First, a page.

Coffee Talk #633: Shopping For a Nissan Leaf…Sucks

As those of you in the RPadTV Google Hangout know, I’ve been shopping for a 2014 Nissan Leaf. Take away the last month and I haven’t driven regularly since college. With that in mind, looking for a car lease is a new experience for me…and that experience pretty much sucks.

My first stop was last friday at Nissan of Downtown LA. A nice salesman checked to see that I had the necessary information about the Nissan Leaf. As an Internet nerd, I was well informed and he seemed happy that he didn’t have to do any educating on the vehicle. Since the Nissan Leaf is all-electric, there are many things to…continued

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As those of you in the RPadTV Google Hangout know, I’ve been shopping for a 2014 Nissan Leaf. Take away the last month and I haven’t driven regularly since college. With that in mind, looking for a car lease is a new experience for me…and that experience pretty much sucks.

My first stop was last friday at Nissan of Downtown LA. A nice salesman checked to see that I had the necessary information about the Nissan Leaf. As an Internet nerd, I was well informed and he seemed happy that he didn’t have to do any educating on the vehicle. Since the Nissan Leaf is all-electric, there are many things to be mindful of and there are some consumers that are unaware of the pros/cons of driving an electric vehicle. Since the salesman didn’t have to worry about any of that, he let me test drive the car. It pretty much handled like I expected — nice initial torque, mushy suspension, golf-cart like steering, and eerily quiet. When it came time to get prices, the salesman gave me an initial list and was honest about being able to lower the price if/when I was ready to sign. I liked that he was up front about the pricing flexibility, but I didn’t like that I couldn’t walk away with the final pricing.

Next, I was set to meet a salesman at Glendale Nissan. This was a referral from my friend Tim, a 2013 Nissan Leaf owner and former owner of a 2011 Nissan Leaf. Before I get to that dealership visit, Tim pointed me to this interesting discussion on how Nissan Leaf sales work. As a longtime Internet writer that has had several love/hate relationships with my ad-sales counterparts, I was surprised that this discussion made me feel sorry for Nissan salespeople. According to the OP, a large chunk of Nissan sales reps’ bonus money depends on the post-sale customer survey. The salesperson only gets a bonus if he or she receives 10s across the board. That seems ridiculous to me. As a longtime critic, I rarely give perfect scores to anything. That professional habit extends to other parts of my life (Yelp reviews, Amazon reviews, etc.). I can’t imagine giving perfect scores down the line to any car salesperson, but knowing how the system works makes me want to if the experience is the least bit positive.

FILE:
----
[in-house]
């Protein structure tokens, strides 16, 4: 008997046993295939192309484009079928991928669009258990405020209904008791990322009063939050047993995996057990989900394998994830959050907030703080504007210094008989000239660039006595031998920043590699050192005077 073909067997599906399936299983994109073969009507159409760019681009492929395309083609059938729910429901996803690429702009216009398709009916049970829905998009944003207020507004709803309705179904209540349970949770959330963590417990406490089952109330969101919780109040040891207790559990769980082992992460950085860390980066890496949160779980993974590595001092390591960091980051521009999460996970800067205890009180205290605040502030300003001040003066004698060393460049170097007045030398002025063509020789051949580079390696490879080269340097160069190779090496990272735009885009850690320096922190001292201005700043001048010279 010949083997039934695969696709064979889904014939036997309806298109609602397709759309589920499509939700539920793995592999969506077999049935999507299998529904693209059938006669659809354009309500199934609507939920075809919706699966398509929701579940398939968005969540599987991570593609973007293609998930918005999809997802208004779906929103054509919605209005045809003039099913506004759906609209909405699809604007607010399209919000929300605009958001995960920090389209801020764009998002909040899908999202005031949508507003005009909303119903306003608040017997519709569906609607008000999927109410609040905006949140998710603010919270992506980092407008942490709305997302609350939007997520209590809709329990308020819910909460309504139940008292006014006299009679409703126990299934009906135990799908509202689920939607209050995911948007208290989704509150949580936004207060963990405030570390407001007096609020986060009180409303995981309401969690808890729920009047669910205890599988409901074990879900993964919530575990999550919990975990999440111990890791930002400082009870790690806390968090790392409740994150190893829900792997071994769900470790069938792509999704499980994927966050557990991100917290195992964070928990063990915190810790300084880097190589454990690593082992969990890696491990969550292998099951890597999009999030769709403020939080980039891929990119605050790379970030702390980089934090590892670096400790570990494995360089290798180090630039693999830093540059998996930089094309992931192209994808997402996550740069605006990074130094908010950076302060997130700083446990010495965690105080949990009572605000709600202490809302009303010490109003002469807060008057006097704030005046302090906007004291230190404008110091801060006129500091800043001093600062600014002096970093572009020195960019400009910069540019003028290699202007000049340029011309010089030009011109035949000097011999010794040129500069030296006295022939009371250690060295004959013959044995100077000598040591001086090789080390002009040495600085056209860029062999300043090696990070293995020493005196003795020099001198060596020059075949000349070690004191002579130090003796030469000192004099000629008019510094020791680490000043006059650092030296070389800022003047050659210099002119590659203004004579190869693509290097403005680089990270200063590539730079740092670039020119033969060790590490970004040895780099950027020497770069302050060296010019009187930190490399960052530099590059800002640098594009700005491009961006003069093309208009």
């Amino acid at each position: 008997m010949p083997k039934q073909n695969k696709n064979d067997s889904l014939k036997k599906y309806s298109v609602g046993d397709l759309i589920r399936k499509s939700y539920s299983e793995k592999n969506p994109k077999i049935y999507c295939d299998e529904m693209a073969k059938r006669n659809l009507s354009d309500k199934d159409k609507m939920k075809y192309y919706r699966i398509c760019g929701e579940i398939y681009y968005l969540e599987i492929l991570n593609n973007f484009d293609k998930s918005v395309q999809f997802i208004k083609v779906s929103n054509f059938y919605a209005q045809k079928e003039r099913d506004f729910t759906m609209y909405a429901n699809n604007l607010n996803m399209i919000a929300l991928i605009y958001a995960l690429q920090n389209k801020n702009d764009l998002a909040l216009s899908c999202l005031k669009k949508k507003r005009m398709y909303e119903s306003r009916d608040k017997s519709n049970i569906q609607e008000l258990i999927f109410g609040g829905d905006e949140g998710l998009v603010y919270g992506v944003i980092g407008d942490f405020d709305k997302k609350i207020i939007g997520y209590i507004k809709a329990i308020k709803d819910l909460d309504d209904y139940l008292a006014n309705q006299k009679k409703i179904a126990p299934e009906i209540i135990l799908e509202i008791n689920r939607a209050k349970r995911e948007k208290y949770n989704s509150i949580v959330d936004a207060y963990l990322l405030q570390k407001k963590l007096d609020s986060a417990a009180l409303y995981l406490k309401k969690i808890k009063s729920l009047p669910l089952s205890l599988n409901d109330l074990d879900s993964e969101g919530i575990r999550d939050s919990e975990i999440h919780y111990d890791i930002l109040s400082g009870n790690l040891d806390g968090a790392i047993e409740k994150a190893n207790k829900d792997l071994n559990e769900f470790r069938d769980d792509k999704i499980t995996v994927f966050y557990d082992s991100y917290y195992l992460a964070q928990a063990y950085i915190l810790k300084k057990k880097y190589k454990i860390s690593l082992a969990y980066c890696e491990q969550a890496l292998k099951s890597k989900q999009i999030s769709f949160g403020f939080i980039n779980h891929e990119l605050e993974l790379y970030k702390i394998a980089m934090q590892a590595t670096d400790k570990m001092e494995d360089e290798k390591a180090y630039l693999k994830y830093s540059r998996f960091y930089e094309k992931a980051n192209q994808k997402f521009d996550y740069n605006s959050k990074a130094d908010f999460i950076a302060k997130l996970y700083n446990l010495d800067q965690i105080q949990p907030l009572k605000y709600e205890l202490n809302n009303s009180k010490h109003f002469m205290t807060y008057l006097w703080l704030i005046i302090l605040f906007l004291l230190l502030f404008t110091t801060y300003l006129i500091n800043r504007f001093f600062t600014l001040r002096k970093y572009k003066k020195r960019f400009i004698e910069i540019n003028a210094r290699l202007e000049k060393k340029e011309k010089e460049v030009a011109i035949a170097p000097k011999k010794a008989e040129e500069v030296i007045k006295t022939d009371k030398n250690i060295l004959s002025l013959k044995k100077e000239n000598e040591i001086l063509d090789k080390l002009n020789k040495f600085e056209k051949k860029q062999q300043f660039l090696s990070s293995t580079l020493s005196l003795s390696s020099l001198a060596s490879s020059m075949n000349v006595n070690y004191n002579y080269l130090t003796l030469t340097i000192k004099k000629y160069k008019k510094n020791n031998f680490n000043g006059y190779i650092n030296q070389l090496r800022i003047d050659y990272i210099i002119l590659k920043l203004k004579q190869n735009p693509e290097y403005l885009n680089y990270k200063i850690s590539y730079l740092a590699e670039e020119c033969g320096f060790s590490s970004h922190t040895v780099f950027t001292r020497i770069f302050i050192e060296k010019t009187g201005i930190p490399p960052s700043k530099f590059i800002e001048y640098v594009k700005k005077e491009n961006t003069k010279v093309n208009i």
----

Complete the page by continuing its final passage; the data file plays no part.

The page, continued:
Anyway, I went to Glendale Nissan earlier today to meet the salesman that worked with Tim. Unfortunately, he has been promoted, so I was handed to one of his minions. He was a nice enough fellow, but we played a game of me waiting at a table and him running elsewhere numerous times to check on pricing and inventory. In the end, he was aggressive to get me to sign then and there, but the pricing was a little higher than what I was given at Nissan of Downtown LA.

Nissan Leaf 2014

The whole flexible pricing thing bothers me. I hate that I’m going to go to four different Nissan dealerships in order to find the best price. The business model is old, broken, and stupid. Thanks to numerous Internet resources, I know what other people are paying to lease a Nissan Leaf. Negotiating with four different salespeople is a waste of time and gas. The last part is funny since I want to lease a Nissan Leaf so I don’t have to buy gas; I’m burning a lot of fuel by driving to different Nissan dealerships in a (borrowed) Mercedes C250. My quest for an eco-friendly car hasn’t been good for the environment. But getting back to pricing…

…I love Tesla’s model for selling cars. It has a showroom where you can see different options, colors, etc. It also has one set of prices that you’re either fine with or not. There’s no haggling, bargaining, or any of the annoying stuff that comes with a traditional car dealership. You don’t have to sit at a table while the salesman runs back and forth to his/her boss as you whittle down the price. With Tesla, you know what the prices for the car and options are straight up. If I could afford a Tesla Model S, I’d get one in a heartbeat, mostly because it’s an outstanding electric vehicle, but also to support a progressive and hassle-free business model for selling cars.

Hopefully my upcoming experiences at Universal City Nissan and Alhambra Nissan are better. Currently, the Universal City Nissan rep has only been providing some information and is anxious to get me at the dealership. The Alhambra Nissan rep is actually answering my questions via email, which (as an Internet nerd) is something that I really appreciate. While my excellent friend Lawrence lives in Alhambra, I don’t want to go all the way out there for a fruitless meeting with a sales rep. I know the exact Nissan Leaf I want, in the color I want and with the options I want. It sucks that the traditional model for car sales is making this shopping experience an unpleasant one. Hopefully in the future, more car sales will follow the hassle-free and blessedly straightforward buying experience that Tesla offers…or I can win the lottery on Wednesday and just buy a Tesla Model S outright.

Anyway, my Nissan Leaf journey will be continued…I hope.

Author: RPadTV

http://www.RPad.TV